And here is how the Venerable Macarius the Great (4th century) described the exodus of the soul from the body: "When angels are sent to remove one's soul from the body... she becomes frightened and is afraid of the presence of fearful and formidable angels. Then ... she sees how useless for her, insignificant, does not deliver any help to the set of riches, friends and acquaintances, she hears and understands the tears and sobs of people around her, but can not utter a single word or raise a voice, because never happened to her experience such ... ".
The deceased himself cannot change anything in his situation. But it can be done by those who love him and wish him salvation and justification at the Last Judgment. Christians believe that through the assiduous prayers of friends and relatives, seeing their love and determination to work for the sake of the deceased, the Lord can change something in his soul (who may have had little interest in spiritual matters during his lifetime), cleanse it of passions, and plant in it a desire to be with God.
In the prayer book you can find the sequence of the exodus of the soul from the body, special prayers for the deceased, you can read a canon for the deceased... But you can also pray in your own words. If the words that we say are sincere, if we say them consciously and from our hearts, and not simply "because it is so," then God will certainly hear them.
For the deceased Christians there is a communal service of prayer - burial
Funeral service is a special church service, long enough and solemn, but in essence it is a joint prayer of the Church for the soul of the deceased, which is on the threshold of eternity. It would be good if all those who knew the deceased participated in this prayer, because the meaning of the funeral is in this collectivity, in the fact that relatives and friends gather together and ask God to have mercy on their soul, to take it to Himself.
Funeral services are usually performed on the third day after the death of a person (it is believed that the soul stays on earth for the first three days, and only then goes into the next world). But one may give the funeral service even if his body has already been buried or has not been found at all. Such is the case if a person died in a car accident, was drowned in the sea, burned in a fire, etc. Then a so-called absentee burial takes place.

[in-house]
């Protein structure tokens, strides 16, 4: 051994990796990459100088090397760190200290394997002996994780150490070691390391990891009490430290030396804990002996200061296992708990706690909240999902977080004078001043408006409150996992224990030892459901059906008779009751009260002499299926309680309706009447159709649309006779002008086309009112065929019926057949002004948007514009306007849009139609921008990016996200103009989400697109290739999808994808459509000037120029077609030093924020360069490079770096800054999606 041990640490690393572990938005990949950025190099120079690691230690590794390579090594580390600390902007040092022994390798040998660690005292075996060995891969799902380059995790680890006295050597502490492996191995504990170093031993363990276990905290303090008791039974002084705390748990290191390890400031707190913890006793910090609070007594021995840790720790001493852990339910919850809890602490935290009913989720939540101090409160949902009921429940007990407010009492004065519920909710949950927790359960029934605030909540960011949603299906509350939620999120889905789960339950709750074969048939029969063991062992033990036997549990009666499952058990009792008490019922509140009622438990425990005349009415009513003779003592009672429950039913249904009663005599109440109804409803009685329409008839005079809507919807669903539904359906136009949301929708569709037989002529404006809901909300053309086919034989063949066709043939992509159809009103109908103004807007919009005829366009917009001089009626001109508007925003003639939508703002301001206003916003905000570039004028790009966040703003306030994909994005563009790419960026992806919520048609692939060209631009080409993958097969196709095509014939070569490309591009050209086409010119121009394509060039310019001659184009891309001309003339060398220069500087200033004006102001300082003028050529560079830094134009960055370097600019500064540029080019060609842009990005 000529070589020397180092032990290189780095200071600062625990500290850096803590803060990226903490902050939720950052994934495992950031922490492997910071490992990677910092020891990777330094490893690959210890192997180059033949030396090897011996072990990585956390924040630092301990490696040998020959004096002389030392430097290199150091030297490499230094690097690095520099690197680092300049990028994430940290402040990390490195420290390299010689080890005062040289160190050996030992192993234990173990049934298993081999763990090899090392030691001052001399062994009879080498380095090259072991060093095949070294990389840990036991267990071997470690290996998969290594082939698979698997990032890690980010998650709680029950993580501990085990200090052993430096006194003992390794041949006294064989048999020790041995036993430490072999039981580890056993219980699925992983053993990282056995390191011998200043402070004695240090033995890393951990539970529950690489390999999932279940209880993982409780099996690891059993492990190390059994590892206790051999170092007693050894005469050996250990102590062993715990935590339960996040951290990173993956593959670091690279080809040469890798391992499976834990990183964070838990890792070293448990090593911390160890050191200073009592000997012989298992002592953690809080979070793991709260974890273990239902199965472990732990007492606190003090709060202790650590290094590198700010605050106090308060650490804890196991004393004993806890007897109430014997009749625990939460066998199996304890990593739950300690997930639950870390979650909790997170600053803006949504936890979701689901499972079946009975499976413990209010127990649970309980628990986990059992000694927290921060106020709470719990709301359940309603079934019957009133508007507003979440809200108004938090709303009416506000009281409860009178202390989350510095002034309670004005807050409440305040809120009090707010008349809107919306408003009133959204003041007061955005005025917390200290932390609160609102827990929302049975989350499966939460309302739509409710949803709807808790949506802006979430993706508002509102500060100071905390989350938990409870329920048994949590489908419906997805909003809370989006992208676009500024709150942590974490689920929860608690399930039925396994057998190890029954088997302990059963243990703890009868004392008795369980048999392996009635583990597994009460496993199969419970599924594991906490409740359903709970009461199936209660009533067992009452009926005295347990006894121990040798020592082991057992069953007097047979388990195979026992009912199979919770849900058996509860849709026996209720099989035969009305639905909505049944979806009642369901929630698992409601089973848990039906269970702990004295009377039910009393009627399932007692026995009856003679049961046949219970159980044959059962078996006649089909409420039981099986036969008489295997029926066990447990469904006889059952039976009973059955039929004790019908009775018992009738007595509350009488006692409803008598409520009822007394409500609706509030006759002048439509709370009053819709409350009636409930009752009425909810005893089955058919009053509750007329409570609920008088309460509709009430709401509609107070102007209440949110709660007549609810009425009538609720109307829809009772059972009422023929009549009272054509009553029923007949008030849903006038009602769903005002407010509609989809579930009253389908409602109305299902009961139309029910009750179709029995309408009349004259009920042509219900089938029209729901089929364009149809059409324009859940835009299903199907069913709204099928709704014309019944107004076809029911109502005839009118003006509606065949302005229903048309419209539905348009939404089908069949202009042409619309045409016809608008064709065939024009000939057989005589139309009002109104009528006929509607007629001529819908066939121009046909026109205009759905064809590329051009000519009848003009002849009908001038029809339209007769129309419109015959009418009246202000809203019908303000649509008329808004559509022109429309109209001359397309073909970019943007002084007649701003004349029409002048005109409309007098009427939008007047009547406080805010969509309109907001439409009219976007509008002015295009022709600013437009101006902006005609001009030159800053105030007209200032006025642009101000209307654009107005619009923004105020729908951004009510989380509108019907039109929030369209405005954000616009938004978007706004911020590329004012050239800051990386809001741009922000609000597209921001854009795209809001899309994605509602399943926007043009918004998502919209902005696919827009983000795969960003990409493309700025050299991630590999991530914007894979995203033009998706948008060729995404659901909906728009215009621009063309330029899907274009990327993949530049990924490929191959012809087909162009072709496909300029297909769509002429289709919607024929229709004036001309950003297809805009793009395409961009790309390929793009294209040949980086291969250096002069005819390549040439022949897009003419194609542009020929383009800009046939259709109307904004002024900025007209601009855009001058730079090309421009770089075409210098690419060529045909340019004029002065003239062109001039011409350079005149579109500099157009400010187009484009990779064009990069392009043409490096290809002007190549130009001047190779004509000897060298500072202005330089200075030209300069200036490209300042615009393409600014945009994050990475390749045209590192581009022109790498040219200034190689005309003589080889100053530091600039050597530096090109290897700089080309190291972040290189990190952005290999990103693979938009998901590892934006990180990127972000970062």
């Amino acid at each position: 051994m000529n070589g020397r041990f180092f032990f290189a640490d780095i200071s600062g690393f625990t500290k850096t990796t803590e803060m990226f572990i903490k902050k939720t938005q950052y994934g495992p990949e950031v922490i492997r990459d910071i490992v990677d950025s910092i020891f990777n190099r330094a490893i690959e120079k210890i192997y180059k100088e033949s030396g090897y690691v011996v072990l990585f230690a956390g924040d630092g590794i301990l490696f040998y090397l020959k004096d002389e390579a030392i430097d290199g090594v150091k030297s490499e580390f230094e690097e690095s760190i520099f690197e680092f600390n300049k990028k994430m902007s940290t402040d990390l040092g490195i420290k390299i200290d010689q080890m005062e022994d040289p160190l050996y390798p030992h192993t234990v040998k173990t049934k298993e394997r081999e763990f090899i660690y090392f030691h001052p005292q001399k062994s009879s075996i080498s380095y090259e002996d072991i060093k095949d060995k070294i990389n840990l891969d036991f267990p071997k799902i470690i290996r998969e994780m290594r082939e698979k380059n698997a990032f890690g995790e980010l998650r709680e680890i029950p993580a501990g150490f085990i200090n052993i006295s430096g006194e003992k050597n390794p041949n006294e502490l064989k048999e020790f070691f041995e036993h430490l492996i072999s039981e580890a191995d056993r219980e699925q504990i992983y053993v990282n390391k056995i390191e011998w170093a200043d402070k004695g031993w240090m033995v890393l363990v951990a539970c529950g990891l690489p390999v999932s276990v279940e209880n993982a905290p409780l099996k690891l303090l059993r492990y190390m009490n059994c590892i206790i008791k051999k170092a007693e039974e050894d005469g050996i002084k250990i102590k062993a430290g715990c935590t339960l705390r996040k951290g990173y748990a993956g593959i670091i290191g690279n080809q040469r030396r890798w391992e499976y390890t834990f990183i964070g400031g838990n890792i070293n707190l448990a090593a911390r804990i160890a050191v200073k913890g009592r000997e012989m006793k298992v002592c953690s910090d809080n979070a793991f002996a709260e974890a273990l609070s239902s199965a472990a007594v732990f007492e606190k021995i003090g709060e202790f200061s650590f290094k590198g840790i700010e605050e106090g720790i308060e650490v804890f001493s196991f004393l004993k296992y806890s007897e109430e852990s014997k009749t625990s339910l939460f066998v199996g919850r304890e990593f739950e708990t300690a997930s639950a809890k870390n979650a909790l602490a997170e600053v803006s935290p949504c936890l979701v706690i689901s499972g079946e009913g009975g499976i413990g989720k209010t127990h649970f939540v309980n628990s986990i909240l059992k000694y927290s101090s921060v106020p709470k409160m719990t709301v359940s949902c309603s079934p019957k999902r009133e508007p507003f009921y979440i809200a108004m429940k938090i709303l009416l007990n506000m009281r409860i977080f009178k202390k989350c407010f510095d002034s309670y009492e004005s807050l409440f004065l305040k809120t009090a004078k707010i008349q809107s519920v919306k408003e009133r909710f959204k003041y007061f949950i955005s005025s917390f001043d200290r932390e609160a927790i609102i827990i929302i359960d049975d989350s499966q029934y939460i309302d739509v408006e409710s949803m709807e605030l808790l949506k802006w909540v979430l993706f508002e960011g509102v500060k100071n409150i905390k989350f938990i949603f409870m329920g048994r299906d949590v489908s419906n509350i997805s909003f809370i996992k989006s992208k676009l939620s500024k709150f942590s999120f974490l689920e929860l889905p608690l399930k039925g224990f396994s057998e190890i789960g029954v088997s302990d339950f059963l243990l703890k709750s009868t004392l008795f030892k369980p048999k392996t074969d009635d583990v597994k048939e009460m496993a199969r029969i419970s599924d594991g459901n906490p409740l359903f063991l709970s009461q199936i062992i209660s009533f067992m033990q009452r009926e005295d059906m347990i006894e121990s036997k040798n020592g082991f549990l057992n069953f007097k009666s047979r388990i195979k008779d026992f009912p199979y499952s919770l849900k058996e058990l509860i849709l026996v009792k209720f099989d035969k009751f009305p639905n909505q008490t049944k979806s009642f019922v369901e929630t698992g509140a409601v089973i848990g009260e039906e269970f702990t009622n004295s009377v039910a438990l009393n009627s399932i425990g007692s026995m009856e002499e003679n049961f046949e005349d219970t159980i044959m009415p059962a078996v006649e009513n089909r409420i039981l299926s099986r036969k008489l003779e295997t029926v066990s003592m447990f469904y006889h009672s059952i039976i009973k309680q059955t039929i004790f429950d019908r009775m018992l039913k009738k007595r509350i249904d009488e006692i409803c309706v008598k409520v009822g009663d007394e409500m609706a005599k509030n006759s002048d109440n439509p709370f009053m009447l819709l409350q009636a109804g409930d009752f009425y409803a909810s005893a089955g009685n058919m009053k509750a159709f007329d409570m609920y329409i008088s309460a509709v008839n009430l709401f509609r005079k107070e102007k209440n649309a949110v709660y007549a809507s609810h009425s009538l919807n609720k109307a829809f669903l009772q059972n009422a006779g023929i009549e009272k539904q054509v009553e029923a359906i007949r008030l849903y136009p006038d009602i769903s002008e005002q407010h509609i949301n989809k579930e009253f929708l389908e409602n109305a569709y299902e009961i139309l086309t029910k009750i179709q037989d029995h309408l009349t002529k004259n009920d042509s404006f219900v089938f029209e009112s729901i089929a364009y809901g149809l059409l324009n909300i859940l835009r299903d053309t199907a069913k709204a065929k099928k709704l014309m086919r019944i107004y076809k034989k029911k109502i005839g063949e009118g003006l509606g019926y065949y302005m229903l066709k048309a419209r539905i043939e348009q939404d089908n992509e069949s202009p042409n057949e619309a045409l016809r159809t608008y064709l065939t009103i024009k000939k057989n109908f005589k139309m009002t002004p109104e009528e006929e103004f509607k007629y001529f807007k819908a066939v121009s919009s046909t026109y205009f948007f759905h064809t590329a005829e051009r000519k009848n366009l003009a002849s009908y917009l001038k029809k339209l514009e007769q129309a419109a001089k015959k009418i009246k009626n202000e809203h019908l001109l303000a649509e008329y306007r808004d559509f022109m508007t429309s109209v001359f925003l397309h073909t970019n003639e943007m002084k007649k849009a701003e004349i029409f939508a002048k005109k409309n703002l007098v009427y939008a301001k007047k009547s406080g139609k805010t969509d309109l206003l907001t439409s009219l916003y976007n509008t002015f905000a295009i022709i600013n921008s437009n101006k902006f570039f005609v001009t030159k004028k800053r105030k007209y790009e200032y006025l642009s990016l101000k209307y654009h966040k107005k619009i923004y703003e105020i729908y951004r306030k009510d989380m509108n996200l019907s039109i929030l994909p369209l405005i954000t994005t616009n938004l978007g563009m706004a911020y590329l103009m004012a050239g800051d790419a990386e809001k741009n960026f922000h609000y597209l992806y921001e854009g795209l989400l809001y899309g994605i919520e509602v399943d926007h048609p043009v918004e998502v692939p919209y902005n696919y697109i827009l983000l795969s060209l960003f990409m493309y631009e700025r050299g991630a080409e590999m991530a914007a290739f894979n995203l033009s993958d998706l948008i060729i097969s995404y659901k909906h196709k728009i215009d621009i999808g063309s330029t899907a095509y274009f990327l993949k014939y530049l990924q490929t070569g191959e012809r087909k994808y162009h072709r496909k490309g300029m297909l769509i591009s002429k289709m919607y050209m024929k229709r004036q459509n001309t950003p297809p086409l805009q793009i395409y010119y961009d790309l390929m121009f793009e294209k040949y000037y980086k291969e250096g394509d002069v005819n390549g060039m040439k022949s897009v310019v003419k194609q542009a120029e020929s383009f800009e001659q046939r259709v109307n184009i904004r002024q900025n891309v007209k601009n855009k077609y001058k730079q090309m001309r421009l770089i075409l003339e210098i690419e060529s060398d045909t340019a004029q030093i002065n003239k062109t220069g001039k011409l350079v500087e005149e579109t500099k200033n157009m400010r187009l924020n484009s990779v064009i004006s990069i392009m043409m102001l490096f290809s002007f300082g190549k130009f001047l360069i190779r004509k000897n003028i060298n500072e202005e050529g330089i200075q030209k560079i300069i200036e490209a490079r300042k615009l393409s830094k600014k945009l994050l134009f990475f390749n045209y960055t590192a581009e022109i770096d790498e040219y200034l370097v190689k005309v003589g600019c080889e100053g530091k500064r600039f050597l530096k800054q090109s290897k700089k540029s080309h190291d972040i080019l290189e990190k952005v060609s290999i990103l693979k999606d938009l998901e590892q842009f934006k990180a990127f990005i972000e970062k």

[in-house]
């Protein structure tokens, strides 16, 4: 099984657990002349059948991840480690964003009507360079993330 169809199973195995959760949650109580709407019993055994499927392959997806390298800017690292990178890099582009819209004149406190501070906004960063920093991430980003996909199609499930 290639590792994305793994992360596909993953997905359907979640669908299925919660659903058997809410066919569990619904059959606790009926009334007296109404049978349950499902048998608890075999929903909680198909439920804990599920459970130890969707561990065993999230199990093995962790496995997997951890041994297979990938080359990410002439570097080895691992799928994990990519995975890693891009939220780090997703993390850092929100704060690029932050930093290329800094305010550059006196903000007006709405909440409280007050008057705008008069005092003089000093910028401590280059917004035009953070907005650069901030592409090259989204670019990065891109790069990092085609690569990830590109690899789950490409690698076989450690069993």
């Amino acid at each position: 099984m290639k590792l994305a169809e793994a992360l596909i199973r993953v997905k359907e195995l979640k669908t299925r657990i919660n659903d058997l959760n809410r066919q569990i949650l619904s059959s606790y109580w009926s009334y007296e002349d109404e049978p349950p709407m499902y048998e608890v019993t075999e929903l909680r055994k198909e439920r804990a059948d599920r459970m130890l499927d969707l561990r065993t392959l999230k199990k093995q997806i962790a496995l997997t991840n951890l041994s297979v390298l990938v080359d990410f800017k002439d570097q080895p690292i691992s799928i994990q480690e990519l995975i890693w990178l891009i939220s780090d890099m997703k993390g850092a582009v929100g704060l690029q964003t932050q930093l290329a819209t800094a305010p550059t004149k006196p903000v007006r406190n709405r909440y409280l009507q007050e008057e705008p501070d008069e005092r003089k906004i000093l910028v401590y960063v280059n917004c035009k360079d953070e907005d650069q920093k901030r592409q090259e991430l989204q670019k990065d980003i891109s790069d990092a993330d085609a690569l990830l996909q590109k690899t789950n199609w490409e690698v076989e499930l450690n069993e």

Only the unbaptized, those who have willfully renounced the faith and those who have committed suicide are not buried. This is not a matter of "corporate solidarity" between believers. It is simply that the person who did not receive Baptism in life remained aloof from Christ, did not become part of His Body, and although it is still possible (and necessary!) to pray for him or her, different words are needed. It is strange to ask for the "rest of God's servant" if one denied God during his lifetime. It is strange to ask for the preservation of his soul "in the blessed life that is with Thee, O Mankind," if the person felt disgust at the mere mention of the temple and mocked Christians as "blessed."
In all other cases, even if the deceased was not an exemplary Christian, the hope remains that he had time to repent before his death, just as the robber, crucified on the cross next to the Lord Jesus Christ, repented and was received into heaven (cf. Luke 23:39-43). Only suicide, that is, the violation of the commandment "Thou shalt not kill" against oneself, deprives one of the last opportunities for repentance. However, if the priest knew the murdered person well and is convinced that he did it while insane, he has the right to give him the requiem (as one of the church canons says in the 14th rule of Timothy of Alexandria). And we have the right to pray and place candles for any deceased, including suicide victims.
There are other services for the repose of the deceased in which we can participate regularly
Firstly, the funeral service and the Litia are funeral services performed by the priest at the request of the relatives of the deceased. Both services consist of a series of prayers and hymns, in which we ask God for the mercy and eternal life of the deceased, asking that his soul rest "in a place of light, in a place of peace, in a place of peace, away from disease, sorrow and lamentation. Litia is a shortened version of the funeral service; the only difference between them is the number of prayers. They can be served at any time and in any place: in a church, in a cemetery, at home ... If requiem is served in the temple, it is most often after the liturgy before the canon - a rectangular candlestick, resembling a table, connected to the Crucifix (that is, the Cross and the Savior crucified on it). It is there, on the canon, that it is customary to place candles for repose.